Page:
What makes them unique is their reproduction. After the female lays her pea-sized eggs, the male places them on her back and pushes them into her spongy skin. The eggs incubate as mom's new skin slowly develops and covers them, keeping them safe and out of sight.





Eventually the eggs hatch inside the skin pockets, and the babies develop through the tadpole stage. In 70 to 120 days, fully formed froglets pop out of mom's back!







Here's a video of a Surinam "toad" giving birth:







©2009 Tammy Yee
All rights reserved.

Monday, April 20, 2009

so you want to write a children's book


It's been said that writing for children is more difficult than writing for adults. I suspect this is passed along by children's authors compensating for the condescension they sometimes face, real or imagined, as the featherweights of literature. Tell someone you write for children and you're likely to hear, "Have you thought about writing a novel?" After all, how difficult can it be to write a children's book? We all have childhood experiences from which to draw, and this is where the misconception of children's writing as child's play arises.

I envy those for whom writing comes easily. I agonize over everything I write and everything I submit. However, as Arnold Lobel once said, "I cannot think of any work that could be more agreeable and fun than making books for children." That having been said, here are a few thoughts for those hoping to write their first children's book.

Your story's length, language, complexity and conflict resolution should be age appropriate, without underestimating the reader's intelligence. Board books, picture books, easy readers, fiction for young adults- children's book formats seem endless and vary widely, depending on the developmental stage of the reader. Likewise, your manuscript's length will depend on the genre. As a general guideline, picture books usually have 32 pages, young middle-grade fiction, 40 to 60 pages, middle-grade fiction, 60 to 100 pages, and young adult novels, 175 to 200 pages. There are, of course, exceptions to everything, as J.K. Rowling has so famously shown us.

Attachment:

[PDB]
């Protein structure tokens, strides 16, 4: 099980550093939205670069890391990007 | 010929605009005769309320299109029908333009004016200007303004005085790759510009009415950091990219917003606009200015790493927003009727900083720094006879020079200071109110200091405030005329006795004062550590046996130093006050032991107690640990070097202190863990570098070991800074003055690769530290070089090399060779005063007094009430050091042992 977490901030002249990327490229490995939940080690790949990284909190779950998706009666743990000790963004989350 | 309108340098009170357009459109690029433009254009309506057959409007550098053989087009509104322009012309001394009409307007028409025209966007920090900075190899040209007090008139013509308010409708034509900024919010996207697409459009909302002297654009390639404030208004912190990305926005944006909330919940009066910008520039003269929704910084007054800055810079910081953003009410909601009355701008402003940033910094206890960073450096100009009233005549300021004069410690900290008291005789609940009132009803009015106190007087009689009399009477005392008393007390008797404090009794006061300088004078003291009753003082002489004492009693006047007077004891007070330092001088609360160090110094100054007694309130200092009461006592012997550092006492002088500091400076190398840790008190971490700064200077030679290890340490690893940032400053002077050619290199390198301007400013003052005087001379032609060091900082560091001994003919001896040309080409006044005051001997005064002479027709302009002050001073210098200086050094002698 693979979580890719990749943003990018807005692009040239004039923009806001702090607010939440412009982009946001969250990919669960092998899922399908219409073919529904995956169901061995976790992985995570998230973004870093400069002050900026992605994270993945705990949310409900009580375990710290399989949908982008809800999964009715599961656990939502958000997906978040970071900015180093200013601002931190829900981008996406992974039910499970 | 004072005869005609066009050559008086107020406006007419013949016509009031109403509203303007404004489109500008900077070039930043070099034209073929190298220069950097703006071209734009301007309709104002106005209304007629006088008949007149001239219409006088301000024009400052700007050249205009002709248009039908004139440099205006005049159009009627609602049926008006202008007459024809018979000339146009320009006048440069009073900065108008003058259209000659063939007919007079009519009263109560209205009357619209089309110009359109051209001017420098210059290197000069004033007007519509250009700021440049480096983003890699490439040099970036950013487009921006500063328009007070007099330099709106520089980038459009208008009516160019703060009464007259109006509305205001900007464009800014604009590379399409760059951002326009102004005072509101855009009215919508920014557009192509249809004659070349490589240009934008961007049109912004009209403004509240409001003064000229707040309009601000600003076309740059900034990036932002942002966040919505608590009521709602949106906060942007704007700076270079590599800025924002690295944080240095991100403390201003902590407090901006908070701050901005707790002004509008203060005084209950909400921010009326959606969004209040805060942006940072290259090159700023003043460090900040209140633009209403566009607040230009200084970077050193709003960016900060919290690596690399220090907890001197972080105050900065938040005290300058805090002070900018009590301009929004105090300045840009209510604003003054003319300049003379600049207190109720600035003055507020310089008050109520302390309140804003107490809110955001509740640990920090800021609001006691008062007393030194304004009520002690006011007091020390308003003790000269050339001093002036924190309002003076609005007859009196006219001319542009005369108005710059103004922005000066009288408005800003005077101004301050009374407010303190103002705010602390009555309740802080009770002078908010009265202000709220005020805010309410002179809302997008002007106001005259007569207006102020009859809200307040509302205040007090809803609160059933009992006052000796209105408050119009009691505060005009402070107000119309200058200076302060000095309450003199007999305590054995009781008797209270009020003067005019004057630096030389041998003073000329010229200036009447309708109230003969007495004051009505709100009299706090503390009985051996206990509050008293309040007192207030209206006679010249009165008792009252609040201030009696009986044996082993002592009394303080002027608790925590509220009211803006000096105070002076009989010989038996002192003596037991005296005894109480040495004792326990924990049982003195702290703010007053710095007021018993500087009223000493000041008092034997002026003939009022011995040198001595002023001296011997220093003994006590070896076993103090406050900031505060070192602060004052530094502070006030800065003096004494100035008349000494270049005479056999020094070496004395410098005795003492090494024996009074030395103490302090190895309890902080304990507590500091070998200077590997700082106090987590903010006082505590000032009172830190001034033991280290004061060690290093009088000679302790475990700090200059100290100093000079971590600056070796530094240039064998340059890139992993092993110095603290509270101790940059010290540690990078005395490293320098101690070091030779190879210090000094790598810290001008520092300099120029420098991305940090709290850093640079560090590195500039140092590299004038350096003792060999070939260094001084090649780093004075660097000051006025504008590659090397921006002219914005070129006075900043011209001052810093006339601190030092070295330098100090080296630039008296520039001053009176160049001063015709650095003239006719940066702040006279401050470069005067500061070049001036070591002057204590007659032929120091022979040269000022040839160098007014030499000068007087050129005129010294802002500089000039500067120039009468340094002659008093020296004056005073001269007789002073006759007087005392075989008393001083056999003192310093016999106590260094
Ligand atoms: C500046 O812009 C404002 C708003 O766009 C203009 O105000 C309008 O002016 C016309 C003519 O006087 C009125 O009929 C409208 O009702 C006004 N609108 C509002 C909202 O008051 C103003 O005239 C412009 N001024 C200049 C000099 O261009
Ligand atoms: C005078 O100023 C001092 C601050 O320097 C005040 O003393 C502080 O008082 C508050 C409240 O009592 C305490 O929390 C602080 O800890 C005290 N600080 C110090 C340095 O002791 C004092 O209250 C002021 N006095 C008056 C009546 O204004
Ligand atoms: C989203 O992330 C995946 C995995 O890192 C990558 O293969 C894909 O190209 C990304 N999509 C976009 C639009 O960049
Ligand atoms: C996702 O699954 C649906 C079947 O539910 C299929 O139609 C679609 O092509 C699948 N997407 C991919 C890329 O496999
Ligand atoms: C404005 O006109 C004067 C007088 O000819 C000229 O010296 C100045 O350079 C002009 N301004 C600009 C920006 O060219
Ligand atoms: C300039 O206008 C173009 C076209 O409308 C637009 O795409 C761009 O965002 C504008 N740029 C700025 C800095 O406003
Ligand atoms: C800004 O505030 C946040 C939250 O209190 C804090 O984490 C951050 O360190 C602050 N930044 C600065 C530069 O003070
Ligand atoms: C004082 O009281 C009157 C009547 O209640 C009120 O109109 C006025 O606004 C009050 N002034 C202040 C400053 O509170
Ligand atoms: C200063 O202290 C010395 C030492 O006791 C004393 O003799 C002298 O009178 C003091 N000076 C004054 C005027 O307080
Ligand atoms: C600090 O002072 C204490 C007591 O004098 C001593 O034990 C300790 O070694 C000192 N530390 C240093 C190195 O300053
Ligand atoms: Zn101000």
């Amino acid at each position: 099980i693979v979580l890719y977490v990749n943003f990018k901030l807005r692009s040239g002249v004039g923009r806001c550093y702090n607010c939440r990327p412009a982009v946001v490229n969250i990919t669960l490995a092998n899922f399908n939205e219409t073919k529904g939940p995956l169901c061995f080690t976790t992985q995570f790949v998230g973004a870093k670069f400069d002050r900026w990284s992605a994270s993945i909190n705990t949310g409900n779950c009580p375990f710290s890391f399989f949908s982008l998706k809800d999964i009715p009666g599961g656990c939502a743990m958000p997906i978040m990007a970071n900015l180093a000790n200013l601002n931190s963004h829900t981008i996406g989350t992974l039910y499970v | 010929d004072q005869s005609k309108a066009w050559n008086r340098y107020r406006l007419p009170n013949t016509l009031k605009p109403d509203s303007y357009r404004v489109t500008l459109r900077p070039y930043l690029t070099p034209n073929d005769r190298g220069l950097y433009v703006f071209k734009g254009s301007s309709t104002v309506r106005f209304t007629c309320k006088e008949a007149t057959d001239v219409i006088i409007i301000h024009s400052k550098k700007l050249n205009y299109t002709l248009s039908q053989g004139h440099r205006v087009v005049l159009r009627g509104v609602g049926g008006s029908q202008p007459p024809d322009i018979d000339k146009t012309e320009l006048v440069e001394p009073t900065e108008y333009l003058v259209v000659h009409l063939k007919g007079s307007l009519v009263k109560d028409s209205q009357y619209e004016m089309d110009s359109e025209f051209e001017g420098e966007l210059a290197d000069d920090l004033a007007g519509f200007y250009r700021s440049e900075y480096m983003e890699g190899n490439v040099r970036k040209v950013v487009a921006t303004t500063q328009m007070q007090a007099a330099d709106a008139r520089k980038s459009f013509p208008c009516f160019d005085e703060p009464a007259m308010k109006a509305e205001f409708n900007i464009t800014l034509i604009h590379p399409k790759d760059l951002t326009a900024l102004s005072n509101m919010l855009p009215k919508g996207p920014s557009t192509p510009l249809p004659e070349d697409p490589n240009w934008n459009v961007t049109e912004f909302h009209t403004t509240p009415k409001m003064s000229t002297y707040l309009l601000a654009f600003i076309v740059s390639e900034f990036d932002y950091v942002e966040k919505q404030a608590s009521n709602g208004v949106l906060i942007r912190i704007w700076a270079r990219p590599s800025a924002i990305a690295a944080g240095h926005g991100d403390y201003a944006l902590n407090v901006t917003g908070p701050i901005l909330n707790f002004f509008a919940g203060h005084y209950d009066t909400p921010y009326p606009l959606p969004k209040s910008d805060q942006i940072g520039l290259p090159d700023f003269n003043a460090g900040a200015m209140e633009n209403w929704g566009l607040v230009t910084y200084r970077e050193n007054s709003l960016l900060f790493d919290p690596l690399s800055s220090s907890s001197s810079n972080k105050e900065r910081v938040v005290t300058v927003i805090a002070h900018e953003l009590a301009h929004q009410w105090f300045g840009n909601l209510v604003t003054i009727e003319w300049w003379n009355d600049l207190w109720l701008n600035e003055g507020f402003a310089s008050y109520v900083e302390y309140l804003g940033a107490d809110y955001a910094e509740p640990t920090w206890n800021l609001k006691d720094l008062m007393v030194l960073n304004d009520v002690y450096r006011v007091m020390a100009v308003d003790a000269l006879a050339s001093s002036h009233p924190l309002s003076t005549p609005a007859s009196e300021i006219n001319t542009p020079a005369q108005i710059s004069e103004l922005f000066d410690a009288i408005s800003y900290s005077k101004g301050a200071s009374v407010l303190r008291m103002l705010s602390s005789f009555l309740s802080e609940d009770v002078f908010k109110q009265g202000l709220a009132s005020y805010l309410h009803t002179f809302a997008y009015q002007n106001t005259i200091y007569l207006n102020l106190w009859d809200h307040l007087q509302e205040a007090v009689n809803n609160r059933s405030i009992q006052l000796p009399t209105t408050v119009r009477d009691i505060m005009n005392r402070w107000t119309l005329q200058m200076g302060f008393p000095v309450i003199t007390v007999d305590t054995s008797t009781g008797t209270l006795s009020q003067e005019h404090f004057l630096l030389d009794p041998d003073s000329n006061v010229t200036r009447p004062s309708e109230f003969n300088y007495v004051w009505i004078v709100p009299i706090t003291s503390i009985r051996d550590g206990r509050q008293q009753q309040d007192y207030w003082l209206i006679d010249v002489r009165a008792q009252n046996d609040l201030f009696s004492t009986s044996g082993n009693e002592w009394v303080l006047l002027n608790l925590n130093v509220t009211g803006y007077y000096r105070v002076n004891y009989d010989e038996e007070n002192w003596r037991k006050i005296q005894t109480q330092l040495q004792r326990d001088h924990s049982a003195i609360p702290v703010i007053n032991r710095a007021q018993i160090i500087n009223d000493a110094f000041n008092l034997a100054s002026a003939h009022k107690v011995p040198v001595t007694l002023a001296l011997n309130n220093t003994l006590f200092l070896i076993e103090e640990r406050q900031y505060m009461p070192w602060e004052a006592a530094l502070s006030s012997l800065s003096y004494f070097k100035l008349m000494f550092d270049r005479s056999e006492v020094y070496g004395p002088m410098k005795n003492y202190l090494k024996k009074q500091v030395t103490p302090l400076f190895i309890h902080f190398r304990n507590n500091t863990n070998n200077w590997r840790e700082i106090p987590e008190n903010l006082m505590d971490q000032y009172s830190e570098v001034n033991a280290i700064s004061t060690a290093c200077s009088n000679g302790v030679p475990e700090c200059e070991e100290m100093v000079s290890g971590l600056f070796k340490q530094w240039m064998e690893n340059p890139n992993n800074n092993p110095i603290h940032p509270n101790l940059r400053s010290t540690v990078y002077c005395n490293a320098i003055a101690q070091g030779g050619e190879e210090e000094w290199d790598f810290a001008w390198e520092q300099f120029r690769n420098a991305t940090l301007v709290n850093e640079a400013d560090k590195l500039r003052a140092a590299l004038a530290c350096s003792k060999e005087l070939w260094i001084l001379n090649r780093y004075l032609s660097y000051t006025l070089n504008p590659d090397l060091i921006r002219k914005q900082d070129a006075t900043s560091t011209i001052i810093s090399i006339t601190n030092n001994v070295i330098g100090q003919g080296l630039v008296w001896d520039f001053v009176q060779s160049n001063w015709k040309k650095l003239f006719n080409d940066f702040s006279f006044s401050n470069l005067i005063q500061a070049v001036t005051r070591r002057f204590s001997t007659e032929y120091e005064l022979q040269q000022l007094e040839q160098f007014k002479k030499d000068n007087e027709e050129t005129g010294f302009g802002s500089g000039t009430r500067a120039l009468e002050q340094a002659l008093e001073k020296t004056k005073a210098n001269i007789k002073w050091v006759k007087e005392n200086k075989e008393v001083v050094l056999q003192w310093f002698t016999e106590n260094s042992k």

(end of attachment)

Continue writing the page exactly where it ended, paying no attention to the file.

Knowing your audience is complicated in today's children's book market- kids don't buy books, adults do. There's an entire genre out there, exemplified in Jon Scieszka's and Lane Smith's twisted fairy tales, that appeals to both adults and children. Still, you mustn't loose sight of who you're writing for. You can't write 90 pages about a kitten's separation anxiety and expect to find an audience.

However, I must confess that unless I am designing a board book, I rarely begin writing with genre and childhood development in mind. If I had to think of my audience from the first sentence, I'd never get started at all! No, writing is a selfish endeavor. It's only after I've written my fourth or fifth draft that I become conscious of the reader. Editing can be just as excruciating as writing (and sometimes more so).

You've edited your story, tested it on a captive audience of kindergartners, gotten constructive criticism from friends, family and if you're lucky, a librarian, and you think you're ready for publication. Where do you go? There's no surefire method to getting published, much less getting out of the slush pile. However, do some research before rushing off to mail your original hand-written, fully illustrated masterpiece, complete with a marketing plan for plush toys and PBS programming. Publishers don't want your big marketing ideas; they want a great story. Make sure, too, before you send anything off, to go online and research manuscript submission guidelines for individual publishing houses.